The Baby Boomer Retirement Crisis: We Are Not Alone

American baby boomers in general are not prepared for retirement. Many experts call this a crisis in the making. The crisis is that many of us will have to work into our 70′s to make ends meet, if we are healthy enough to do so. Others may not be that fortunate. Retirement will be forced upon them by health or other circumstances. They will live in relative poverty. It turns out that we are not alone. The crisis is world-wide.

A recent article from the Associated Press tells us that the three major problems that have created a retirement crisis exist on a global scale:

  • Many countries are cutting retirement benefits while also raising the retirement benefit eligibility age.
  • Employers have eliminated traditional pension plans.
  • Baby boomers overspent and under-saved before the 2008 recession, after which they saw much of their wealth eliminated by the downturn.

Much of the pessimistic data comes from the Organization for Economic Cooperation and Development (OECD), comprising 34 relatively wealthy countries.

The poor economic conditions in most of the OECD countries will be a significant contributor to the retirement crisis.  On average, OECD governments provide 59 percent of retiree income, as high as 86 percent (in Hungary). Here in the U.S., the government provides only about 38 percent of retirement income, which is still a huge burden. This means that governments will have to continue a trend of reducing benefits and increasing eligibility ages.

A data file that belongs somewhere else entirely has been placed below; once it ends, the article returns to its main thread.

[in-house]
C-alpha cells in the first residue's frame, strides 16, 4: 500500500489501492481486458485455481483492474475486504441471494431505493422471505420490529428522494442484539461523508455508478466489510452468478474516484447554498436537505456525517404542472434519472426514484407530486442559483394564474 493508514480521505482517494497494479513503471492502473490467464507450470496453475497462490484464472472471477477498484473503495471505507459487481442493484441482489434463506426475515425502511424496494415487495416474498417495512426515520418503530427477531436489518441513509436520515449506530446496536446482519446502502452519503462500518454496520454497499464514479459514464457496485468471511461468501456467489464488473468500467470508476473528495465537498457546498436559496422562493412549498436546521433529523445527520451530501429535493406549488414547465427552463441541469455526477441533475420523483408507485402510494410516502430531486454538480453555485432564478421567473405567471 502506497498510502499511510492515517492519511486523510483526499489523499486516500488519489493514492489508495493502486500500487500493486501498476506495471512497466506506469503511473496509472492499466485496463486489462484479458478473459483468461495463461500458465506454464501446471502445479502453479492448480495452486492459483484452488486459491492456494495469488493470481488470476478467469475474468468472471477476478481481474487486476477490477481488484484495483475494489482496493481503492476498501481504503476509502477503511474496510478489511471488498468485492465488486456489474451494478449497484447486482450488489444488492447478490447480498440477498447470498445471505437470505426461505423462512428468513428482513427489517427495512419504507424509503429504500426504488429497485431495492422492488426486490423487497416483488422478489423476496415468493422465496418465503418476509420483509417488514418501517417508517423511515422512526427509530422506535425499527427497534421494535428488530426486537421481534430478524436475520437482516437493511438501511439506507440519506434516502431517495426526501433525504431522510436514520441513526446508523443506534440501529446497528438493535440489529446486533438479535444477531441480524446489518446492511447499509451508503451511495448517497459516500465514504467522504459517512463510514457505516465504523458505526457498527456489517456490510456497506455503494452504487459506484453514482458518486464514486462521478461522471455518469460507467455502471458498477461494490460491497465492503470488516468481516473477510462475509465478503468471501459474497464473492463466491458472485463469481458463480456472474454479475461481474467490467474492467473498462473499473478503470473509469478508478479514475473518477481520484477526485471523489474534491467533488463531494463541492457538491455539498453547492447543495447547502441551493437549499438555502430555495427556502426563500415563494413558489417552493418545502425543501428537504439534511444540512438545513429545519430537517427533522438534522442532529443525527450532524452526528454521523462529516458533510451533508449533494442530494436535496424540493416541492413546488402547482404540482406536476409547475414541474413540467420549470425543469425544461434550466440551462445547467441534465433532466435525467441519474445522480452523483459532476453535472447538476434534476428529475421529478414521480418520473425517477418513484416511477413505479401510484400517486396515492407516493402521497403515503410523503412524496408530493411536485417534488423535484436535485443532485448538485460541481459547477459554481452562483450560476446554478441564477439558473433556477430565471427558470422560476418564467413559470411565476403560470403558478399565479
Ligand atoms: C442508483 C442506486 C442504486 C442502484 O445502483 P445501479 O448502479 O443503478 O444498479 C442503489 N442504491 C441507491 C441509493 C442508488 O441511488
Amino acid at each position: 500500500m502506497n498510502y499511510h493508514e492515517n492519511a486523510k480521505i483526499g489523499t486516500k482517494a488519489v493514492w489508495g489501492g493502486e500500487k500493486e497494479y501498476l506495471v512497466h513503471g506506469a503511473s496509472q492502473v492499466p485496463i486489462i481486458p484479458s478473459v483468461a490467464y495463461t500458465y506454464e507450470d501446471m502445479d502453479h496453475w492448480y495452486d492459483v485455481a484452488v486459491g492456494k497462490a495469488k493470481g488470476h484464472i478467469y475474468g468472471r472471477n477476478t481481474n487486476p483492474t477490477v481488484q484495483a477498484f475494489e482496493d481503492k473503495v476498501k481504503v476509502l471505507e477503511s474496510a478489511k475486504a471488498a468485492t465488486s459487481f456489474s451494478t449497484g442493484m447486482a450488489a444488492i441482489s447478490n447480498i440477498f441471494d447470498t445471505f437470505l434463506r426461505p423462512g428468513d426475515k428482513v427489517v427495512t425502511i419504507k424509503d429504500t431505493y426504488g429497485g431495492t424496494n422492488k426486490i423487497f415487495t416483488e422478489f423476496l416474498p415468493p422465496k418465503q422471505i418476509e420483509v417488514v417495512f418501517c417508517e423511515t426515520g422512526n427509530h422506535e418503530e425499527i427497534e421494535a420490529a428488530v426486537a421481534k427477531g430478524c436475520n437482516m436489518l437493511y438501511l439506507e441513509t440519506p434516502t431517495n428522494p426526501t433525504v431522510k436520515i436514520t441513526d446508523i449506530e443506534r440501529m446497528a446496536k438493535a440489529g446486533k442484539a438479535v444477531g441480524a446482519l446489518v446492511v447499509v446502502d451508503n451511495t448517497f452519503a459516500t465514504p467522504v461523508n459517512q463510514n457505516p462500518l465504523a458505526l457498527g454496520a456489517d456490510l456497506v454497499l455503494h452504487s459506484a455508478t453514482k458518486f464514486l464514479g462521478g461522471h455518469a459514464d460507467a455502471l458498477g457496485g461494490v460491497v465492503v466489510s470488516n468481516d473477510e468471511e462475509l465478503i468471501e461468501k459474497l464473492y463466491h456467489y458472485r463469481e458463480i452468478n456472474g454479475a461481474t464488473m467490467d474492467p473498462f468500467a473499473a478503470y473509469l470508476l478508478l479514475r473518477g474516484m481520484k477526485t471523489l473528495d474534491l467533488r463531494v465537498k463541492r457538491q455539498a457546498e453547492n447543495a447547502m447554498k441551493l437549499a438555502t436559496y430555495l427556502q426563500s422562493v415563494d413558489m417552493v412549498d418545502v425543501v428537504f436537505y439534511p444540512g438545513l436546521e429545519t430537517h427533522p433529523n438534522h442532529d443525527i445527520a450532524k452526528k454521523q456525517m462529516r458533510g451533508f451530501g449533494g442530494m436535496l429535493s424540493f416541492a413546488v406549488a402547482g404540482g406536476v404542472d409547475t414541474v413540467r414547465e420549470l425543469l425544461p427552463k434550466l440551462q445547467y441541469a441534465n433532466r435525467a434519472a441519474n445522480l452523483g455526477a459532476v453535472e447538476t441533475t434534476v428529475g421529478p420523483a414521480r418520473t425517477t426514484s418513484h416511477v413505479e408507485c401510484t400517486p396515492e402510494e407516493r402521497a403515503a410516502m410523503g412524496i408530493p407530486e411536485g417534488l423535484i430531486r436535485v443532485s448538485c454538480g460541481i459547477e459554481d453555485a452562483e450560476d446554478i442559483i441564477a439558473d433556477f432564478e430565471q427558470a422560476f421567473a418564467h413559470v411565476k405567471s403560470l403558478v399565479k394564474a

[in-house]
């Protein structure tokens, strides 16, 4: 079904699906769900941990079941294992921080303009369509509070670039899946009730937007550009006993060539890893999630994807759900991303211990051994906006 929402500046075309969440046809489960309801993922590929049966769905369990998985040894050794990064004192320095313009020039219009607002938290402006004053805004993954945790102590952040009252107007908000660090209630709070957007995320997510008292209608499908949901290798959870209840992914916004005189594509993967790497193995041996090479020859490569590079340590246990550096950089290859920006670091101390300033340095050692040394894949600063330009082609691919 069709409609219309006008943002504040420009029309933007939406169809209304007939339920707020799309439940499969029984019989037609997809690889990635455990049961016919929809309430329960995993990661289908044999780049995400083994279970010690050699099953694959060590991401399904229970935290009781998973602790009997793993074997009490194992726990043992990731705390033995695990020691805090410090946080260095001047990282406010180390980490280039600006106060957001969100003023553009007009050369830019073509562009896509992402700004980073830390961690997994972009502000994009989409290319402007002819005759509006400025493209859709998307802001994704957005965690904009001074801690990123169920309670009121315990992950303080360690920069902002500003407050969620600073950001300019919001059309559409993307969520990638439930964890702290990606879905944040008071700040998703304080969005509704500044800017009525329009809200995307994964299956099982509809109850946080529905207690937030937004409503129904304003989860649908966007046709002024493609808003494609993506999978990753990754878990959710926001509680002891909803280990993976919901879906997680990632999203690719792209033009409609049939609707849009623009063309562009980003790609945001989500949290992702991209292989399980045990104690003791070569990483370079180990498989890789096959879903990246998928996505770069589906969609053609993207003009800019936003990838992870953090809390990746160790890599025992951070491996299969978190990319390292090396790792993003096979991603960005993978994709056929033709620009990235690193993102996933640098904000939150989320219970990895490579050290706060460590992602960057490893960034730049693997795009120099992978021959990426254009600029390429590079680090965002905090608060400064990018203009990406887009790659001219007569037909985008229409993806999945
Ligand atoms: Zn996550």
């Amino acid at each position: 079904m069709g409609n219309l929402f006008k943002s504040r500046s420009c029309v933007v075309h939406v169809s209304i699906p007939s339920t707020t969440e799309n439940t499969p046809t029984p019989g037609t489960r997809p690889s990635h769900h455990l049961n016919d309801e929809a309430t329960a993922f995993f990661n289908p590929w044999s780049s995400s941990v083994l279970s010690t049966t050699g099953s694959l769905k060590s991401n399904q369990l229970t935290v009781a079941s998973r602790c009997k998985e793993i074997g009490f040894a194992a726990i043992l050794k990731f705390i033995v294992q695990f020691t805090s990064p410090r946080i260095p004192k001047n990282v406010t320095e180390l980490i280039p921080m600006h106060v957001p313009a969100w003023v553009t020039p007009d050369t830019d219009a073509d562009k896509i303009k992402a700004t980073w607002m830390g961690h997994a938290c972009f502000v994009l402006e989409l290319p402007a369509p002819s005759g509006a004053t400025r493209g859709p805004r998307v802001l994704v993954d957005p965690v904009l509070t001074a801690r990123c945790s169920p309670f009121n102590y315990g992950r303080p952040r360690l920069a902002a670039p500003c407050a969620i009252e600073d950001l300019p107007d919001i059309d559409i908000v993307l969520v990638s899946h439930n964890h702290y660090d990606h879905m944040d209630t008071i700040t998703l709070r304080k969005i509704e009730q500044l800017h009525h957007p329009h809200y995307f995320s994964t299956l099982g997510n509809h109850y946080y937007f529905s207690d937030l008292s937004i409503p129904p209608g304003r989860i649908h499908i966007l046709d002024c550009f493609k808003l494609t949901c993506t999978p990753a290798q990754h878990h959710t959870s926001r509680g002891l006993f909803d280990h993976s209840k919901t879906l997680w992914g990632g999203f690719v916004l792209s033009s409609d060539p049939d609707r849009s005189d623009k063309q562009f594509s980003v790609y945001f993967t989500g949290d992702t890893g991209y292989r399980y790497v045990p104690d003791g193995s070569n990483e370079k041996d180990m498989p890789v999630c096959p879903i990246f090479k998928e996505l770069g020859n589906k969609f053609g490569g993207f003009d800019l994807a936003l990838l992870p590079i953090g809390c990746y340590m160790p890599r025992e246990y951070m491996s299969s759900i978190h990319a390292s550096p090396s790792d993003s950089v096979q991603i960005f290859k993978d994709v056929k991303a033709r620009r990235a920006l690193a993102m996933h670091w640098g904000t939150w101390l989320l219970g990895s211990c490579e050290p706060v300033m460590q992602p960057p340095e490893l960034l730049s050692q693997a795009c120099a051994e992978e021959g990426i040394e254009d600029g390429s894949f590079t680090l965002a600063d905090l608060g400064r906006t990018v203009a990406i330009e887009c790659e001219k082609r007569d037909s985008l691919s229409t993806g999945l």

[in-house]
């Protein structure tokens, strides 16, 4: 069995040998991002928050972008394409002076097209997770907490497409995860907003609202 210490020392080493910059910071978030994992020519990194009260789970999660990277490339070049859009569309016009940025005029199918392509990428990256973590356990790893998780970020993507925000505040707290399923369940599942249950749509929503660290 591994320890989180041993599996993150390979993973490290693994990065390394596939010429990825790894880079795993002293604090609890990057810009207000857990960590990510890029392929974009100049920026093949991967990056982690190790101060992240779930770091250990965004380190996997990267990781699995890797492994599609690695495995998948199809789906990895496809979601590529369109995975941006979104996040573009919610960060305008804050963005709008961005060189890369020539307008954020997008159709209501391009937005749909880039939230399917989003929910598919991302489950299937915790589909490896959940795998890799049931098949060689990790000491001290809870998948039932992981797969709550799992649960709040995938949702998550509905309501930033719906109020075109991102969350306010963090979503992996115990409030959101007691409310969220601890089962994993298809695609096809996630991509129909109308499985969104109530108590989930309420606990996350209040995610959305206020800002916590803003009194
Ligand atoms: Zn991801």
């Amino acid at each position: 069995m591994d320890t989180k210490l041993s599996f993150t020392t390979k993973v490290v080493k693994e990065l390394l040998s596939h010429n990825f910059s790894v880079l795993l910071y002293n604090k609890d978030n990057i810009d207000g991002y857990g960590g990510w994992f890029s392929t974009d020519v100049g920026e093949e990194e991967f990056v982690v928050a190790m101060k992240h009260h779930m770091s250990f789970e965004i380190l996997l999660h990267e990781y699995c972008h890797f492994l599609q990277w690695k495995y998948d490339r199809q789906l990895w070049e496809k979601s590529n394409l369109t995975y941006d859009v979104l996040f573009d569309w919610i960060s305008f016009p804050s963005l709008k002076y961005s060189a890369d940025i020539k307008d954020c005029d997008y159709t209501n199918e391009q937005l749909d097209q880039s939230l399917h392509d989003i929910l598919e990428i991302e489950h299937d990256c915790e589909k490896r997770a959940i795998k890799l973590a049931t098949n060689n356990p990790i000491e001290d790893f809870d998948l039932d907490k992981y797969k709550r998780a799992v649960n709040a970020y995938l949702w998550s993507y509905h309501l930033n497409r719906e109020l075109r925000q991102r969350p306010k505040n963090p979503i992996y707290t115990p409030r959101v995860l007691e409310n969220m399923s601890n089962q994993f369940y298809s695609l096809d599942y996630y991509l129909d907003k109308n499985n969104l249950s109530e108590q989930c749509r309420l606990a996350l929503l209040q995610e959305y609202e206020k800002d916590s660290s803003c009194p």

Here is a typical fact pattern from the article:

Leslie Lynch, 52, of Glastonbury, Conn., had $30,000 in her 401(k) retirement account when she lost her $65,000-a-year job last year at an insurance company. She’d worked there 28 years. She has depleted her retirement savings trying to stay afloat.

“I don’t believe that I will ever retire now,” she says.

The pattern of raiding retirement accounts to fund current lifestyles is now well-ingrained in our culture. I wonder if our fellow boomers need to go into crisis mode sooner, before experiencing something terrible like a job loss?

I don’t know about you, but knowing that millions of other boomers in other countries are facing the same retirement crisis does not make me feel any better.

Here is a link to the full article.


Comments

  1. MIke says

    This is a problem that is 30+ years in the making and is not the result of the recession. Leslie Lynch only had $30,000 in her 401(k) after 28 years of working for the same employer! She was never going to be able to retire, she just didn’t know it. While I don’t take any pleasure in her plight, I can’t feel sorry for her either. Insurance companies provide great benefits. What did she spend all of her money on? I’m 50 and have been saving for 20+ years. The need to save is not new. SSI was never supposed to provide for all of your needs.

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